10 participants concluded the USG may be slow to recognize and respond to a developing security threat. Participants also realized departments and agencies are not individually or collectively looking for CTOC warning signs that may indicate an aspect of TOC is evolving into a potential national security threat. The department-centric approach cited throughout this report proved most problematic for participants when a TOC scenario moves from criminal to security concerns. They opined that under these deteriorating circumstances, the USG response needs to be more than maintaining the same courses of action, through the same independent agencies, with the same resources. They held that a department or agency may react to worsening conditions by using more of its own resources, sending additional requests for assistance to other agencies, or seeking updates from the intelligence community. But generally, departments and agencies will continue to do what they are chartered to do in accordance with agency-specific guidance, without a common understanding of what constitutes a negative trend in the region and without identified triggers or decision points to indicate the need to do something different. The absence of an overarching interagency plan, outlining measures to be taken as an impending CTOC security crisis is revealed, will also hinder USG response. Participants agreed re-prioritization is unlikely to occur without a clearly identified threat condition and a pre-planned collective USG response. The USG effort may need to transition to an interagency, vice departmental approach in order to realign focus and funding in order to react. Participants noted the CTOC Strategy clearly identifies the potential for a threat of this nature, but current implementing guidance does not address the USG means to identify, monitor, and respond to potential TOC national security developments. The exercise did not specifically investigate the crime-terror nexus that is born of collaboration between transnational criminal organizations and transnational terrorist groups. However, most participants recognized such an event would drive an entirely different process, since it would compel the USG to operate in radically different ways outside its day-to-day operations. Participants were not able to clearly define how they would recognize a crime-terror nexus, and the day-to-day CTOC efforts are not focused on monitoring such a development. Many participants concluded that in order to mitigate risks associated with the TOC threat spectrum, the implementing guidance should provide specific direction on what to monitor and how the USG is expected to react. Guidance should identify lead agencies and authorities, while providing interagency direction for the formation of working groups as a development becomes more severe along the TOC threat spectrum. Additionally, the guidance should indicate which departments and agencies must develop contingency plans for the various threats and identify the specific decision points that are likely to necessitate action. Currently, some plans exist solely at the organizational level, vice the interagency level, and are not shared or cross-referenced with other department and agency plans. Existing organizational plans should facilitate interagency plans, and the interagency plans can further inform the development or modification of department and agency plans. 6) Important elements of the TOC problem should be considered as the USG addresses the need to improve efforts to implement CTOC objectives. Participants wrestled over whether the current USG efforts required improvement. Many saw the current efforts as moving forward and having great potential. Others were skeptical and saw resource issues looming and a need to improve effectiveness and efficiency. Initially some 8

11 participants thought establishing a single organization to oversee the entire CTOC effort-- determining leads, monitoring success, etc. -- would improve USG unity of effort. However, as the groups investigated this proposal, a general consensus was that influencing these efforts falls within the purview of the Interagency Policy Committee (IPC) on Illicit Drugs and Transnational Criminal Threats and the Threat Mitigation Working Group. Both exercise groups concluded that instead of asking, What problem are we trying to fix? it would benefit all agencies to identify key strategic TOC trends which are shaping the current environment and should be considered by everyone in their efforts to improve. They suggested five trends are shaping the current strategic TOC environment and would continue to do so in the foreseeable future. 1) The TOC environment is evolving. Currently there are significant changes underway in the illicit traffic flow of multiple descriptions (human smuggling, weapons trafficking, drug trafficking, and illicit trade). 2) Resources are likely to remain constrained for all USG departments and agencies involved in CTOC efforts. Accordingly, effectiveness and efficiencies are more important now to achieve national level objectives. 3) As need for greater efficiency is on the rise, DOD support in interdiction operations, heretofore coincident with their surveillance, detection, and monitoring mission, is being reduced. 4) Within the territorial confines of the United States gangs and associated violence are growing concerns, primarily due to the heavy influence foreign drug trafficking organizations have on gang operations and resources. As participants better understood the issues associated with domestic efforts to implement CTOC objectives, their concern increased as domestic efforts did not appear as well developed as overseas efforts. 5) Regional or hemispheric TOC changes should be tracked and monitored across departmental, agency and GCC boundaries, especially changes that indicate increased national security or regional security risks. Conclusions 1) The Strategy for Combating Transnational Organized Crime (C-TOC) has not been a catalyst for change in the federal government. The interagency partners are functioning no differently than prior to 2011, i.e., as departments and agencies rather than a single USG network. There is guidance, but no comprehensive interagency implementation plan for the strategy. The lack of a clearly coordinated and collaborated approach across departments and agencies is challenging for unity of effort; is inhibiting a synchronized comprehensive response; and is disallowing opportunities for synergies that could result in increased efficiencies and effectiveness. 2) All Federal departments and agencies involved in executing the C-TOC strategy need to recognize the complexity of the operating environment (OE). The determination of which departments and agencies will participate and which one will lead and coordinate the Federal effort adds to the complexity. A further degree of complexity arises because there is no fixed Blue Network that responds to threats generated by TOC. Instead, the Federal departments and agencies that would participate in the effort to counter a particular threat will be determined by how the threat is defined against four attributes of the C-TOC OE. These attributes are (1) 9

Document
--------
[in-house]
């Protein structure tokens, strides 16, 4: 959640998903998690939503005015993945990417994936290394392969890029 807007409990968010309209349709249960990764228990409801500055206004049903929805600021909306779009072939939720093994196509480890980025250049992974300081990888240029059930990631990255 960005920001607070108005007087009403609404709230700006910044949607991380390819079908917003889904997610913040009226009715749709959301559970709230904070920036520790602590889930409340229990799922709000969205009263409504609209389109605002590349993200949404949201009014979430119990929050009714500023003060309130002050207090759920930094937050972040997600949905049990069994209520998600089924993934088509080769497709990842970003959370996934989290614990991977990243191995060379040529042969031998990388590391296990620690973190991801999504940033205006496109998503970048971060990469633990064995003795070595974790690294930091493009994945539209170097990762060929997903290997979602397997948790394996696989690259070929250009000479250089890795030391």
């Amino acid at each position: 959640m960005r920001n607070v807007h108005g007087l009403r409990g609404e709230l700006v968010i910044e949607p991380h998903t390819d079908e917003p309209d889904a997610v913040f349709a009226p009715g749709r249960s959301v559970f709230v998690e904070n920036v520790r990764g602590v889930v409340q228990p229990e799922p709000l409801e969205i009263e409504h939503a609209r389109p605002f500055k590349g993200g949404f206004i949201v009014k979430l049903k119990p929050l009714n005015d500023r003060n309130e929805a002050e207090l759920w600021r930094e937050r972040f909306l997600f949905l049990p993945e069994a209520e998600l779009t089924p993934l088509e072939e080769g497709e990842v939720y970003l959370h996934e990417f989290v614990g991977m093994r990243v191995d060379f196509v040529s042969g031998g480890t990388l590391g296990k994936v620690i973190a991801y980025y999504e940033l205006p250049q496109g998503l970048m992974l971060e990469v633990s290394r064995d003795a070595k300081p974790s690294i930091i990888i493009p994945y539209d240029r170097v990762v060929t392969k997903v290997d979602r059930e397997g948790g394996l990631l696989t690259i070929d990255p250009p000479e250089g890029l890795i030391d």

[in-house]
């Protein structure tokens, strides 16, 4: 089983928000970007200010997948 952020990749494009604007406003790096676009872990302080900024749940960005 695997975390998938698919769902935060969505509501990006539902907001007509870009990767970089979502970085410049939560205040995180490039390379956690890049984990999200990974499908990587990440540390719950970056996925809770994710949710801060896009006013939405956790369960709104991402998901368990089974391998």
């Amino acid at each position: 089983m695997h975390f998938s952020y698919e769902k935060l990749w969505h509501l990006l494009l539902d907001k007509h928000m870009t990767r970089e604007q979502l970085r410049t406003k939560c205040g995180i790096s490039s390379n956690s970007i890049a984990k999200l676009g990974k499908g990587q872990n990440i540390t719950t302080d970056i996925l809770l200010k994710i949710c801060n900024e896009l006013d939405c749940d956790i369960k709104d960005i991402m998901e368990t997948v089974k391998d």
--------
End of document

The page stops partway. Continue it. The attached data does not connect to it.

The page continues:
12 whether the threat is classified as a crime, terrorism or a national security threat; (2) whether the appropriate response is defined as law enforcement or national defense; (3) whether the threat occurs within the United States (domestic law applies) or outside it (international law applies); (4) and, in which physical domain (U.S. territory, air or maritime approaches, foreign country) the threat occurs. 3) Because identifying where the threat lies against each of these dimensions will determine which departments and agencies respond and which is the Lead Federal Agency, developing a common understanding of the nature of a threat becomes a critical task. Without a common understanding, individual departments and agencies will only continue doing more of what they were already doing rather than keying integrated interagency responses. In order to develop a common understanding the nature of a threat, all departments and agencies must share a common framework for evaluating threats. 4) There are divergent perceptions regarding the effectiveness of the current interagency process to manage C-TOC issues. Some DOD participants expressed concerns that the current process does not produce a networked whole-of-government approach that is necessary, in their view, to effectively combat TOC. They see the overall USG response to transnational organized crime as decentralized, agency-centric and functionally focused. Some, but not all participants from non-dod government departments and agencies supported this view, while a significant number of others did not. Those participants that saw the current process as ineffective also believed that an overarching interagency level C-TOC implementation plan should be developed. Support for an overarching interagency implementation plan was not universal, although some participants did not find the current construct to be ineffective. 5) There was general agreement that developing common measures of performance (MOP) and measures of effectiveness (MOE) for achievement of C-TOC goals and objectives among all departments and agencies would improve synchronization of activities and unity of efforts. However, it was acknowledged that significant challenges would have to be overcome to do so. The most significant of those challenges is that current MOP and MOE are established to address congressionally mandated reporting requirements, which may or may not align with CTOC strategy objectives. 6) The chief implementation mechanism in the Western Hemisphere (outside of the U.S.) for the C-TOC strategy is the Four Citizen Security Initiatives: Plan Colombia, the Merida Initiative, the Caribbean Basin Security Initiative (CBSI), and the Central America Region Security Initiative (CARSI). There is not a similar implementation mechanism guiding efforts in the approaches and inside the United States. 10